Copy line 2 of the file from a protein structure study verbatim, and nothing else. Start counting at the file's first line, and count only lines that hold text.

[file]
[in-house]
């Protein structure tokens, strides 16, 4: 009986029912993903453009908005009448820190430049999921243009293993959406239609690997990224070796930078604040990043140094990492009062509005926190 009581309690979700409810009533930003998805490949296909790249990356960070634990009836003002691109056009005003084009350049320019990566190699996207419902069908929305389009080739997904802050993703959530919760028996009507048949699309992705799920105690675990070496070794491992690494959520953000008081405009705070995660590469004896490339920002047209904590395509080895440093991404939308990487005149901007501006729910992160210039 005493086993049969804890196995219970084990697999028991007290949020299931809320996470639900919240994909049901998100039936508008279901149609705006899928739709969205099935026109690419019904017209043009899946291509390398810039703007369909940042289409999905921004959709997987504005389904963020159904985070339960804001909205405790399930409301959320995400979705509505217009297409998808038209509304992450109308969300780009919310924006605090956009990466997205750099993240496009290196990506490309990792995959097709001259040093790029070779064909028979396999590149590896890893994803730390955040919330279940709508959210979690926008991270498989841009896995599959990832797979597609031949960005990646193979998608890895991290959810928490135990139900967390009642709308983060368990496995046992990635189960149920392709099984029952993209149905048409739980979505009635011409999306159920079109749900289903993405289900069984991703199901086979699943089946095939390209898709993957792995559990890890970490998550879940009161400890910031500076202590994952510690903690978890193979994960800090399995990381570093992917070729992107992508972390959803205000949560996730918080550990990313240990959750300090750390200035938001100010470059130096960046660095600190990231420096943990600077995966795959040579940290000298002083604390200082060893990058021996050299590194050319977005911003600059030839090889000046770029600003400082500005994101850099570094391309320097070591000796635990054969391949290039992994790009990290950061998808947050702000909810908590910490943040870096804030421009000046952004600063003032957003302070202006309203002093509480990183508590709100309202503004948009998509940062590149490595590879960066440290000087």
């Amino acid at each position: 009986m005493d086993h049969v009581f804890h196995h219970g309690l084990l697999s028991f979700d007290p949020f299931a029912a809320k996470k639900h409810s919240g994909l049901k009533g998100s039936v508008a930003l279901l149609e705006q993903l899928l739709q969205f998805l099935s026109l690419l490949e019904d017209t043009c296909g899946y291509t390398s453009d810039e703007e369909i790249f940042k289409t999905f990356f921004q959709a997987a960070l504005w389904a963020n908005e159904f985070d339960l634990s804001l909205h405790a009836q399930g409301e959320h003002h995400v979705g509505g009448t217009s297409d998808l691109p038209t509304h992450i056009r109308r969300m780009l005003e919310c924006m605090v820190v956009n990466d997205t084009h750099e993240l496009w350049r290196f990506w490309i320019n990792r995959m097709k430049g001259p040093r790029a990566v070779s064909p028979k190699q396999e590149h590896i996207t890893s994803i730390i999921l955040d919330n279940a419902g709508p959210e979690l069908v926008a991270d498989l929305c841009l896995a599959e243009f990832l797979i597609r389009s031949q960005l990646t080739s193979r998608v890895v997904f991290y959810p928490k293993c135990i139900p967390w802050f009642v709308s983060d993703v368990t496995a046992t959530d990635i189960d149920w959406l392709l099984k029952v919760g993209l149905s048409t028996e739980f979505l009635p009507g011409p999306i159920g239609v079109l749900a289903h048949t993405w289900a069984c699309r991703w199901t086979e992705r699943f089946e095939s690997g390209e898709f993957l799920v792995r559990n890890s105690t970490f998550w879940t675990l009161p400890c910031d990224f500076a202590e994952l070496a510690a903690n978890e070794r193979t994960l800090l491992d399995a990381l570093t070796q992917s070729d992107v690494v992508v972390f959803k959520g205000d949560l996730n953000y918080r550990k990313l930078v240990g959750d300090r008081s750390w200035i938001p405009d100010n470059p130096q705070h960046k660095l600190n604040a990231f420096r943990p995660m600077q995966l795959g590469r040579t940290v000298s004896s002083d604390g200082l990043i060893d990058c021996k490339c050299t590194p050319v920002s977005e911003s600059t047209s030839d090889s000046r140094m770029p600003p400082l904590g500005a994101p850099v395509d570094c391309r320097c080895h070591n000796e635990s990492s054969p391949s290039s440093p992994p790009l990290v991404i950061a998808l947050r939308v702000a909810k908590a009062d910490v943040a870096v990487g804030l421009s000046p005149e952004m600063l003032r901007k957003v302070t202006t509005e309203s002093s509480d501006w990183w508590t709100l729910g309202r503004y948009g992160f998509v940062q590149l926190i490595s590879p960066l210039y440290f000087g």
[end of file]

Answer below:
């Protein structure tokens, strides 16, 4: 009986029912993903453009908005009448820190430049999921243009293993959406239609690997990224070796930078604040990043140094990492009062509005926190 009581309690979700409810009533930003998805490949296909790249990356960070634990009836003002691109056009005003084009350049320019990566190699996207419902069908929305389009080739997904802050993703959530919760028996009507048949699309992705799920105690675990070496070794491992690494959520953000008081405009705070995660590469004896490339920002047209904590395509080895440093991404939308990487005149901007501006729910992160210039 005493086993049969804890196995219970084990697999028991007290949020299931809320996470639900919240994909049901998100039936508008279901149609705006899928739709969205099935026109690419019904017209043009899946291509390398810039703007369909940042289409999905921004959709997987504005389904963020159904985070339960804001909205405790399930409301959320995400979705509505217009297409998808038209509304992450109308969300780009919310924006605090956009990466997205750099993240496009290196990506490309990792995959097709001259040093790029070779064909028979396999590149590896890893994803730390955040919330279940709508959210979690926008991270498989841009896995599959990832797979597609031949960005990646193979998608890895991290959810928490135990139900967390009642709308983060368990496995046992990635189960149920392709099984029952993209149905048409739980979505009635011409999306159920079109749900289903993405289900069984991703199901086979699943089946095939390209898709993957792995559990890890970490998550879940009161400890910031500076202590994952510690903690978890193979994960800090399995990381570093992917070729992107992508972390959803205000949560996730918080550990990313240990959750300090750390200035938001100010470059130096960046660095600190990231420096943990600077995966795959040579940290000298002083604390200082060893990058021996050299590194050319977005911003600059030839090889000046770029600003400082500005994101850099570094391309320097070591000796635990054969391949290039992994790009990290950061998808947050702000909810908590910490943040870096804030421009000046952004600063003032957003302070202006309203002093509480990183508590709100309202503004948009998509940062590149490595590879960066440290000087």